Bodies at Work
A somatic approach to management can help us become leaders who are fully alive.
by Tim Leberecht
We spend the majority of our waking hours at work, but for the most part, we do it as disembodied brains that we carry from meeting to meeting. In assessing the performance of knowledge workers, we rave about bright minds and leveled heads. Moreover, it has become fashionable recently for us to be encouraged to bring our “full selves” to the workplace, but strangely we often exclude our bodies, even though it is where our emotion and cognition is centered.
Sure, there are now myriad mindfulness initiatives, and a growing number of companies offer daily sports or fitness activities, yoga, or meditation classes, but most of them merely aim to prepare us for cognitive fitness at the workplace, in the sense of mens sana in corpore sano: fit mind in fit body. The idea is that we if invest in our bodies, we sharpen our intellectual abilities, and as a result, we not only make better decisions and are more productive, but we are also happier and healthier at work. As for the body’s role in management, at most, we analyze and improve our body language to be more persuasive or assertive.
Dancing and singing the body electric
Last week’s House of Beautiful Business, an annual gathering focused on the humanization of work in Lisbon, Portugal, that I co-founded and co-curate, reminded me how insufficient our approach still is to a more holistic notion of business that engages the full range of our humanity—including the human body. We optimize and finetune our bodies as enablers of productivity, but we fall short of using them as instruments of understanding, of discovery and learning. At our House event, too, we incorporated physical activities including morning raves, yoga, and running into the content-rich daily program, as well as improvisation and constellation work and other presenting tools, but it was two other physical activities that were more revelatory:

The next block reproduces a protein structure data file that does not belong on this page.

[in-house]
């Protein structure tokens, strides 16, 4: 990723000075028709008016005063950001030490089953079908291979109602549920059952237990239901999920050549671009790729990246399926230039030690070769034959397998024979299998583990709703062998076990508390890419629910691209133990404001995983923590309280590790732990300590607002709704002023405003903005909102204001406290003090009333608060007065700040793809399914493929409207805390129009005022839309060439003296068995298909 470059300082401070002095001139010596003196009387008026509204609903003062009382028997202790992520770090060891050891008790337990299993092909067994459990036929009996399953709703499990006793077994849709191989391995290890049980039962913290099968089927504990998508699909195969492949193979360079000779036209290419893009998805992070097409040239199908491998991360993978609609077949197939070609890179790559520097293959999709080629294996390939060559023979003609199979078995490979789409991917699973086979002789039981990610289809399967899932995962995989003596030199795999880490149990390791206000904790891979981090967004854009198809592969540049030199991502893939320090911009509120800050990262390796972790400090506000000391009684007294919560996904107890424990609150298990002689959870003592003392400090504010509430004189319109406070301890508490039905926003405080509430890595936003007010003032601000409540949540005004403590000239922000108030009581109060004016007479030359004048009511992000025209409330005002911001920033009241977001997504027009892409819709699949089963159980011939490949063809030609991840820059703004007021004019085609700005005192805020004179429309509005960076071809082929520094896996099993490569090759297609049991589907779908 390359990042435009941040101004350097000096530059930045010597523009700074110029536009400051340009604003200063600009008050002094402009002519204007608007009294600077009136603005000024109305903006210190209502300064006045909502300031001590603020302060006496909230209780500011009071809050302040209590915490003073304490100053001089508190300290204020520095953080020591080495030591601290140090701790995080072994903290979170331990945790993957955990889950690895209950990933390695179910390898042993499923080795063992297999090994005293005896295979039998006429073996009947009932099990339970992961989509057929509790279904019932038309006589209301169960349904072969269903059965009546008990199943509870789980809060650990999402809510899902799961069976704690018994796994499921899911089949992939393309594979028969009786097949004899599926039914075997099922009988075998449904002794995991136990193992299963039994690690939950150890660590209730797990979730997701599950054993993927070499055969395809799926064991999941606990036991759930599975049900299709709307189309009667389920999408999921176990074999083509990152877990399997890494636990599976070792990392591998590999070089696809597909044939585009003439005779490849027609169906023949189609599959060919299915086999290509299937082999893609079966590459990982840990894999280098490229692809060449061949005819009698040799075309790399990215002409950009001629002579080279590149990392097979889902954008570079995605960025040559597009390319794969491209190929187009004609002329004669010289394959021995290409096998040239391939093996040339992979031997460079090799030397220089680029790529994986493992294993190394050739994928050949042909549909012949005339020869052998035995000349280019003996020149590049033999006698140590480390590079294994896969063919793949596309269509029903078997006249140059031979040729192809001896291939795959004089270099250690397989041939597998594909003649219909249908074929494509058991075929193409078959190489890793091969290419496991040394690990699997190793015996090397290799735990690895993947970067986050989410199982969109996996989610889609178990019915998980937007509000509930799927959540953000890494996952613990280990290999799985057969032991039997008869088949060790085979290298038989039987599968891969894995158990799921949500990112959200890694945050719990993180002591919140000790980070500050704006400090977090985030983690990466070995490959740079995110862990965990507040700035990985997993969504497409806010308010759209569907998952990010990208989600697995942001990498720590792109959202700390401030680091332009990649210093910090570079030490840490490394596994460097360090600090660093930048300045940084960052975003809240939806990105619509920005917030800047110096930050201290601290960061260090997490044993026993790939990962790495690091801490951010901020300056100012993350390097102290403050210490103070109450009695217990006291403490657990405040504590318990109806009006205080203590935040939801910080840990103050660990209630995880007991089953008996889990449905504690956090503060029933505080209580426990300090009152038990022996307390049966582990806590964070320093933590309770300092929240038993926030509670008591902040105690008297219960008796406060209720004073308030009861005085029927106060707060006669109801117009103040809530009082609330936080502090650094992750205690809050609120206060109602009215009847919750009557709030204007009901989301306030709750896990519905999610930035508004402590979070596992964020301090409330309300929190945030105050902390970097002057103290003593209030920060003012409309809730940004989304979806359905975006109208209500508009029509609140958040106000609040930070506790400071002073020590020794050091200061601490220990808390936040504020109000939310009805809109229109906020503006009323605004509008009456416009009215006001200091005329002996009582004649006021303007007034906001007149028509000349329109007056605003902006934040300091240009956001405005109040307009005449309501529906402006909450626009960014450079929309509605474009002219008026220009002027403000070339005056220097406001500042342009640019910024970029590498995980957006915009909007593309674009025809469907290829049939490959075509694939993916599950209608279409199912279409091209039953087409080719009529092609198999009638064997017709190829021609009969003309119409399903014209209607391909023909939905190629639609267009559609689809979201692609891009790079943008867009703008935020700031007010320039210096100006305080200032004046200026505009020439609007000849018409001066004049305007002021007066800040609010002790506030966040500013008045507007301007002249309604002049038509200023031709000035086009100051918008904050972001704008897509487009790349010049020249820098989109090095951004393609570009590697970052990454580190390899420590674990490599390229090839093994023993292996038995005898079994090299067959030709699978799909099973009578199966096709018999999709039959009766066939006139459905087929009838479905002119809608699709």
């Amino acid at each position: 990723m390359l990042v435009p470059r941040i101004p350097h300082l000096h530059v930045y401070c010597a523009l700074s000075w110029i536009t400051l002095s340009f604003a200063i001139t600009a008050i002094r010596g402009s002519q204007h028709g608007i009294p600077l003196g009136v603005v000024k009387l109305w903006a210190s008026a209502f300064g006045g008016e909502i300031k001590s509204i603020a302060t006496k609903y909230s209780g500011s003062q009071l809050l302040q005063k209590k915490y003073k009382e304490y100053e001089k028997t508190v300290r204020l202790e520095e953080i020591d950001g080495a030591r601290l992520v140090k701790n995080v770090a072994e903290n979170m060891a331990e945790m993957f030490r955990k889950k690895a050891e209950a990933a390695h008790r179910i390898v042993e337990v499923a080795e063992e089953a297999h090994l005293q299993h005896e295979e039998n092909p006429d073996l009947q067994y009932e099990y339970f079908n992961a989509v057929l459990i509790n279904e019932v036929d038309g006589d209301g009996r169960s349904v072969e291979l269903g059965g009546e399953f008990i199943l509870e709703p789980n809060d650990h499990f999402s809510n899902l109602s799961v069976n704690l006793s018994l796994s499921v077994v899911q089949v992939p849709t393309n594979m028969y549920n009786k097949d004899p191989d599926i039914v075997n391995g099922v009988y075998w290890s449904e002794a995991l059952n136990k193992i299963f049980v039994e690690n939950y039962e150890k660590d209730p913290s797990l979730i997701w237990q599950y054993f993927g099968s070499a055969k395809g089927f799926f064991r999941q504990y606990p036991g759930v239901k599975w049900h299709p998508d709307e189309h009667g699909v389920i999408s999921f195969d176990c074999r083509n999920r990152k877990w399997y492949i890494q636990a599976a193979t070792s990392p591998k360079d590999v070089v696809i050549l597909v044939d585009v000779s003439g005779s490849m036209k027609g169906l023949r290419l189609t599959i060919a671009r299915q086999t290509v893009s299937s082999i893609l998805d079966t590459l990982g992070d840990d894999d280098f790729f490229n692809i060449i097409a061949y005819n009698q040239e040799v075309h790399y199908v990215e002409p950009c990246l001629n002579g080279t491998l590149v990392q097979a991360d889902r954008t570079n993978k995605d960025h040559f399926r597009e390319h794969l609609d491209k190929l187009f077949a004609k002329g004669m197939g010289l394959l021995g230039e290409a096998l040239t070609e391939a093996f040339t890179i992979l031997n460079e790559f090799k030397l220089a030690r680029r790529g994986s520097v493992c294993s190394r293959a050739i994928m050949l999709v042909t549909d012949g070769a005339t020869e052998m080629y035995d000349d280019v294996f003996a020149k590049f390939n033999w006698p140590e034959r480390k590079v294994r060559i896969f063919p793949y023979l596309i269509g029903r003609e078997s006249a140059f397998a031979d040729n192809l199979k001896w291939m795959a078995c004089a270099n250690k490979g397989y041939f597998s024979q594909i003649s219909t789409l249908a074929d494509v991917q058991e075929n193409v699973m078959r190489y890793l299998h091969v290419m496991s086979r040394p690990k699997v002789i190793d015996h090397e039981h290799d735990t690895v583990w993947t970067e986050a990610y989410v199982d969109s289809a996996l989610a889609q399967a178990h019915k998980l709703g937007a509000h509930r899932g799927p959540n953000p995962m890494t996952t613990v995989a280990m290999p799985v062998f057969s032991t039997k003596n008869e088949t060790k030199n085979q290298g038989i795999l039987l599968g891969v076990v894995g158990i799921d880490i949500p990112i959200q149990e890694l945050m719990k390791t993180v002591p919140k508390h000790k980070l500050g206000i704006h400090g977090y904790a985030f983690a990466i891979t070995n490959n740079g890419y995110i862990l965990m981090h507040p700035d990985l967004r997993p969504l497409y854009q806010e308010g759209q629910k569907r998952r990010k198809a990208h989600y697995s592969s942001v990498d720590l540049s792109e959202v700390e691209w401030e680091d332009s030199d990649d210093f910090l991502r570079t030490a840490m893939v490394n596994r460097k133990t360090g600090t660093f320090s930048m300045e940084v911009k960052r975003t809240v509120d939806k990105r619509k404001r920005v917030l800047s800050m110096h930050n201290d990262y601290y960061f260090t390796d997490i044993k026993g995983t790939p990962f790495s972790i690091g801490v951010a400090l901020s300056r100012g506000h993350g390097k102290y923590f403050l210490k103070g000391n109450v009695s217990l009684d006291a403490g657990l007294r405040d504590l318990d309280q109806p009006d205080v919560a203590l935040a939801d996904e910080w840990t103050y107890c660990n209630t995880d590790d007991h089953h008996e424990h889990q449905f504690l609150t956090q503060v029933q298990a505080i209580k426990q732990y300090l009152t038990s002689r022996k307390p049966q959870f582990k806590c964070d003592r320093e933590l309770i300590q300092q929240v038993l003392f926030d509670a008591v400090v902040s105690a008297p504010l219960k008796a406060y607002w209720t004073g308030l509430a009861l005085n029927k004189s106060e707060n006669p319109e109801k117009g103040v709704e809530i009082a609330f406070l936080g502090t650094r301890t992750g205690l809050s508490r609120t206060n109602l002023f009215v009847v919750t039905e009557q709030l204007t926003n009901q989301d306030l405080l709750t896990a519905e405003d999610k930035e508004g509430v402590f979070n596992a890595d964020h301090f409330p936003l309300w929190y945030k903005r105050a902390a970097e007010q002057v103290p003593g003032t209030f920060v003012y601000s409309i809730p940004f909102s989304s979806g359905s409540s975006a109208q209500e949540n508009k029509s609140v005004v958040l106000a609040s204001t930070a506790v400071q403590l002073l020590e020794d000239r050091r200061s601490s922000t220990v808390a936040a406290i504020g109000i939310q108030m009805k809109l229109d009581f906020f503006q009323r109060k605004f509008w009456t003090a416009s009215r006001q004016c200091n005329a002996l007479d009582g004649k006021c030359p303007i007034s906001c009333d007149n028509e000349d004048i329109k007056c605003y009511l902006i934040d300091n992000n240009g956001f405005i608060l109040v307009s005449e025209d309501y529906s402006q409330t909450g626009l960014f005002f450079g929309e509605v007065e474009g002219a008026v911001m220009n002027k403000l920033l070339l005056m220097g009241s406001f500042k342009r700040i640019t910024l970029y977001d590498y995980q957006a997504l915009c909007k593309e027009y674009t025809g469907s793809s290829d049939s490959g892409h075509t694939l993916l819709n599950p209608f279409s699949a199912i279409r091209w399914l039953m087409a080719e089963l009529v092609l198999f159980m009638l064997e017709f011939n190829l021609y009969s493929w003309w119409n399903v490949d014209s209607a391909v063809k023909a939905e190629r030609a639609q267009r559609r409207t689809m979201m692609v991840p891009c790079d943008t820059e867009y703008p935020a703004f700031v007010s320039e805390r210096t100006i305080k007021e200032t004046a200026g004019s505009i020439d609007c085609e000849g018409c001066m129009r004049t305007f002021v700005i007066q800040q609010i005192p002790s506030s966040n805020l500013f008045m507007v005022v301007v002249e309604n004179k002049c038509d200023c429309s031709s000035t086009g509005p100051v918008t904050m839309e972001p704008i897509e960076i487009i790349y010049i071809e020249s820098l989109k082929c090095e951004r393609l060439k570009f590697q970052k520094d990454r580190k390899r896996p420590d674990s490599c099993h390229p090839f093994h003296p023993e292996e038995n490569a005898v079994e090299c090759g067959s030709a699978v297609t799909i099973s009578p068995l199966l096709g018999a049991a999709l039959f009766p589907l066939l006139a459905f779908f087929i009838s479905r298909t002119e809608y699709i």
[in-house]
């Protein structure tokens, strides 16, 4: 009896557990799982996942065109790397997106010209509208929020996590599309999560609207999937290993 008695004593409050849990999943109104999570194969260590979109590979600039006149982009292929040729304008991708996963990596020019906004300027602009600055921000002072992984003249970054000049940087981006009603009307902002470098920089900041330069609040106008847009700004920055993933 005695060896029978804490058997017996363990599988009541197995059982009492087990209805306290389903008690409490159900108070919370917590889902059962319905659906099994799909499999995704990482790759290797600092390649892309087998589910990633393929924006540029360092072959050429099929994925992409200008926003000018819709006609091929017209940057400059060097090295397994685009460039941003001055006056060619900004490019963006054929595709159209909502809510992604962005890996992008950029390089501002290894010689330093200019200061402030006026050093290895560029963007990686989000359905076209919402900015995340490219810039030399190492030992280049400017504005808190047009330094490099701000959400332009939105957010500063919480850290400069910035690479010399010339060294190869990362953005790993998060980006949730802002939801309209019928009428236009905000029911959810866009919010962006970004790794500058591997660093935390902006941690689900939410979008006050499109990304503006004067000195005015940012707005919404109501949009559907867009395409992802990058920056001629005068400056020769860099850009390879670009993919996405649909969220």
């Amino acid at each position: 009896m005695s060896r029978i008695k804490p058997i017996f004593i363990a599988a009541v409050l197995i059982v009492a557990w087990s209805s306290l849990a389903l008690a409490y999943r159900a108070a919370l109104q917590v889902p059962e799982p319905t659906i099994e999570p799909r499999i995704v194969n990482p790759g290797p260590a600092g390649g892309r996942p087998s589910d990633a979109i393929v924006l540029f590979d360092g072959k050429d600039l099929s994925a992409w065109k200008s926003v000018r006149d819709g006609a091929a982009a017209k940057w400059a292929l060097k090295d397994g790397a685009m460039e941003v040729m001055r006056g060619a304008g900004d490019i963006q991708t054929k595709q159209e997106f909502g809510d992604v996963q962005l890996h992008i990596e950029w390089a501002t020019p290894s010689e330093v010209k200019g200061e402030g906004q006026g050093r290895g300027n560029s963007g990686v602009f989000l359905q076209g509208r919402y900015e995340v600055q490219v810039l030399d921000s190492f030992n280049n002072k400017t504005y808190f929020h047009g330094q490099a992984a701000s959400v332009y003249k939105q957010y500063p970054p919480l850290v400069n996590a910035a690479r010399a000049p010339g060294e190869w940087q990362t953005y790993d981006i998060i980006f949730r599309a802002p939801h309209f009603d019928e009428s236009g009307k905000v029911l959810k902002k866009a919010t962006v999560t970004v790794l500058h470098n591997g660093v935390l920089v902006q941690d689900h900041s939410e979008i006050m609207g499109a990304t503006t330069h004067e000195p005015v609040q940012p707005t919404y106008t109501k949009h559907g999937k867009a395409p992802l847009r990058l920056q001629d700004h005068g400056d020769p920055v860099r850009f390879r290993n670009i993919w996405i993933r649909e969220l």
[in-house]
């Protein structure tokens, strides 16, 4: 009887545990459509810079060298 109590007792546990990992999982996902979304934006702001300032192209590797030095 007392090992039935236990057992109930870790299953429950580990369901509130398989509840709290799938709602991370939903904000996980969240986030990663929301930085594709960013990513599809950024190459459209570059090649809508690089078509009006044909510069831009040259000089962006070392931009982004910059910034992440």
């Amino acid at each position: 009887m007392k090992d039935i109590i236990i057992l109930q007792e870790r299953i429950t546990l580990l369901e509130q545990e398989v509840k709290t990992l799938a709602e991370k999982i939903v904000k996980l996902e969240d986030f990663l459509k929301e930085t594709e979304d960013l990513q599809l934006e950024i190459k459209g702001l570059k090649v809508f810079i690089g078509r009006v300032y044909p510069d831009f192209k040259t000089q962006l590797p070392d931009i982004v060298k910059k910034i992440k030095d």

One was an immersive performance created by two choreographers of the National Ballet of Portugal, Xavier Carmio and Henrietta Ventura. They staged an “installation” for 15 dancers in the former executive offices of a Portuguese bank that portrayed—with wild fervor and explicit expressions of violence—a fatal marriage of capitalism and the destruction of our planetary resources. Unleashed, uncontrolled, contorted bodies moved through the narrow hallways of this former corporate workplace, and they were not only in the faces of the 300 participants but also engaged their bodies, turning some of them into ambivalent co-creators and accomplices of this “crime of the century.”
In their performance, the dancers embodied the dehumanizing effects of a market society that puts a number on everything in order to extract value from anything. Stripped of social fabric or civil protocol, they degraded each other to either mere data points or basic bodily instincts. They also projected that capitalism subjugates our bodies to the power structures of patriarchy. It was a heart-wrenching, visceral swan song of “late capitalism” that hit where it hurts. Provoking basic flight-or-fight responses of the limbic system, some attendees left, stunned and appalled.
The abstractions of the talks on stage the previous day had made way for something far more concrete than the most compelling story or a detailed case study could ever provide: our own bodies consumed by an excessive parable on excessive consumerism. The performance deconstructed the façade of “smart” and “appropriate” at the workplace and laid bare the brute forces at work in our economies (of natural resources, human labor, attention, and data). It was a pivotal moment and fundamentally changed the vibe of the event over the ensuing days.